Christianity has a long history in North Korea. Before the end of World War II, there were more Christians in what is now North Korea than there were in modern-day South Korea. Before World War II, Pyongyang had many churches–even known to some observers as the “Jerusalem of the East.”
Estimates vary about how many Christians are currently in North Korea, but Open Doors places the number around 300,000, most of whom operate in secret networks of house churches.
A 2014 UN report found that “The state considers the spread of Christianity a particularly serious threat, since it challenges ideologically the official personality cult and provides a platform for social and political organization and interaction outside the realm of the state.”
Christians continue to be seen as dangerous and are also part of the hostile class, according to the country’s social stratification system called songbun. One 2014 U.S. State Department report found that “ownership of Bibles or other religious materials is reportedly illegal and punishable by imprisonment and severe punishment, including, in some cases, execution.” And in a summary of a United Nations’ report, the International Bar Association’s 2017 study wrote that “Christians are heavily persecuted and receive especially harsh treatment in prison camps, with one former prison guard testifying that ‘Christians were reactionaries and there were lots of instructions . . . to wipe out the seed of reactionaries’” [emphasis added].
Open Doors estimates there are tens of thousands of Christians in camps, restricted villages, or otherwise imprisoned, many of whom are suffering under unthinkable conditions. Christians are treated with the same hostility that the Kim regime wields against those it deems as political, revolutionary or cultural threats.
One woman, Hannah (not her real name), describes what it was like to be a Christian in one of North Korea’s labor camps:
“We were separated by gender. My daughter and I were put in the female wing and my husband and son—who was just a teenager—in a cell with males. Shortly after we entered the camp, we saw guards force a prisoner to murder a baby. Almost every day, we were all called for interrogation and questions. They’d beat us so harshly. When there was no interrogation, we had to kneel in our cells from 5 a.m. to 12 p.m. and not speak.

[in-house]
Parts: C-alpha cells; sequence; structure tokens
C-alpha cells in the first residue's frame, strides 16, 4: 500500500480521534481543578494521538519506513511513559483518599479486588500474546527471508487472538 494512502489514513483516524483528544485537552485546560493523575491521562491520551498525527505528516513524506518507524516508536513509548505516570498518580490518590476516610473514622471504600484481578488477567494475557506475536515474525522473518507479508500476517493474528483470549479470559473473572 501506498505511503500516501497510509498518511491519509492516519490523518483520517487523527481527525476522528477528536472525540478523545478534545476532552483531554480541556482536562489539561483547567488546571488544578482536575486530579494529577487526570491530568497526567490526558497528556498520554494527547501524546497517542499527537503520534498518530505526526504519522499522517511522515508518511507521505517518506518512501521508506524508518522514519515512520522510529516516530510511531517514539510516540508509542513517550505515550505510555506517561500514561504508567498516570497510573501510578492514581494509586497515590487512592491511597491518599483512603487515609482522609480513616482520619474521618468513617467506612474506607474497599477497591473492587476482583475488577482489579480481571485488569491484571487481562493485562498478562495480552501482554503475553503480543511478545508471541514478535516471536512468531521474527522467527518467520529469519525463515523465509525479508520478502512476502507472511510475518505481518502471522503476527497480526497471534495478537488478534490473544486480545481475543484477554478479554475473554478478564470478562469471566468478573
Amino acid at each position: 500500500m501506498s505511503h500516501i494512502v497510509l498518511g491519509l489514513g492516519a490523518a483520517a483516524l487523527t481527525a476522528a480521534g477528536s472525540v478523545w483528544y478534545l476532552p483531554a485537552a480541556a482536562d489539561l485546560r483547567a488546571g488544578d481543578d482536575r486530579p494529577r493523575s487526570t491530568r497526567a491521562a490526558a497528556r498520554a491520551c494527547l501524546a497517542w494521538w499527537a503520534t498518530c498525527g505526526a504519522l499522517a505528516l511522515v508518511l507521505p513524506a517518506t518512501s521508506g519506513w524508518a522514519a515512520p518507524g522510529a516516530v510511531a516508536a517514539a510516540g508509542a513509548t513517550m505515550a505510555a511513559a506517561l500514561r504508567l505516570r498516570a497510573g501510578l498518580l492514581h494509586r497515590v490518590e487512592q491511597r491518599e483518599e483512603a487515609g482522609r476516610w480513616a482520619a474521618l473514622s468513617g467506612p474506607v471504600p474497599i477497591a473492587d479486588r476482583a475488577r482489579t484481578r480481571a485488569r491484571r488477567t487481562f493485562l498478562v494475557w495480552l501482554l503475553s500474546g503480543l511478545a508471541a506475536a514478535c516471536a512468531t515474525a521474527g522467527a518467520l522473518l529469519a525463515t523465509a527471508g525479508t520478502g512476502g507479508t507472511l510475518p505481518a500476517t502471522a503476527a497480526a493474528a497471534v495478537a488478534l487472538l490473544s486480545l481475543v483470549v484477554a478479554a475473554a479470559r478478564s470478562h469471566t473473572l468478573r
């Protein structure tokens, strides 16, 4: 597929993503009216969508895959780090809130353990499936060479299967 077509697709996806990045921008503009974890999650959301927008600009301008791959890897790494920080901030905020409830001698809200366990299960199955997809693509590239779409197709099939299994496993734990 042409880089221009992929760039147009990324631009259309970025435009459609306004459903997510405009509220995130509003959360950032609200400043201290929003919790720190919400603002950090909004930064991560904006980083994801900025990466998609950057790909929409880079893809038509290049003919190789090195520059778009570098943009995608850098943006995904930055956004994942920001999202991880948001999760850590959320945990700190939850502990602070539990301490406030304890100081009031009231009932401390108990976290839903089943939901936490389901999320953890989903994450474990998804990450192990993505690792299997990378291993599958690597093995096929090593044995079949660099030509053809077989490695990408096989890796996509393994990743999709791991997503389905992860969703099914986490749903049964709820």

“My husband was treated badly. He told the guards that he had become a [Christian]. Later, he said he had no other choice. After he saw what they did with the baby and the guards threatened to kill his family, he had to tell them the truth.[He knew it would be worse for all of his family if they found out about his faith later.] After his confession, all four of us were locked up in solitary confinement—a small cage. We didn’t receive any food or water and were not able to sleep.
“Prisoners in solitary confinement were badly beaten up. Nobody dared to resist because you’d only make the torture worse. But my husband was different. The more they tortured him, the harder he defended his faith. He yelled at them: ‘If believing in God is a sin, I’d rather die! Just kill me! It’s my mission to live according to God’s will!’
“But each time he spoke out against them, they stripped him of his clothes and beat him as if he was an animal. His flesh was torn and ripped. When he lost consciousness, they woke him up and started again.
“When we got to the office [before our eventual release], there were two male prisoners. One I recognized as my son, but the other was in such a bad shape. I didn’t recognize my husband and he didn’t recognize me. That’s how horrendous we looked from all the torture. His ribs and collarbone were broken, so that he could not even stand up straight. But I realized it was him.
“[After our release], my husband suggested that I take my daughter first and go back to China. I did what he said and reached China with our daughter. One month went by. No word from my husband. Then, a second month, a third, a fourth … I waited three years. Then I found out that he had died shortly after we left. He was never able to overcome the pain and illnesses from prison. My son was too young to help him. So he died slowly, in pain.”
- An interesting Q&A about religion in North Korea: https://www.theguardian.com/world/2014/jul/02/north-korea-is-religion-allowed
- More information on the prison system in North Korea: https://www.hrw.org/news/2017/12/11/north-koreas-brutality-laid-bare
- An interesting look at the history of Christianity on the Korean peninsula: https://thediplomat.com/2016/04/christianity-and-korea/
- The latest U.S. Commission on International Religious Freedom report on North Korea: http://www.uscirf.gov/sites/default/files/USCIRFannual2018tagged508.pdf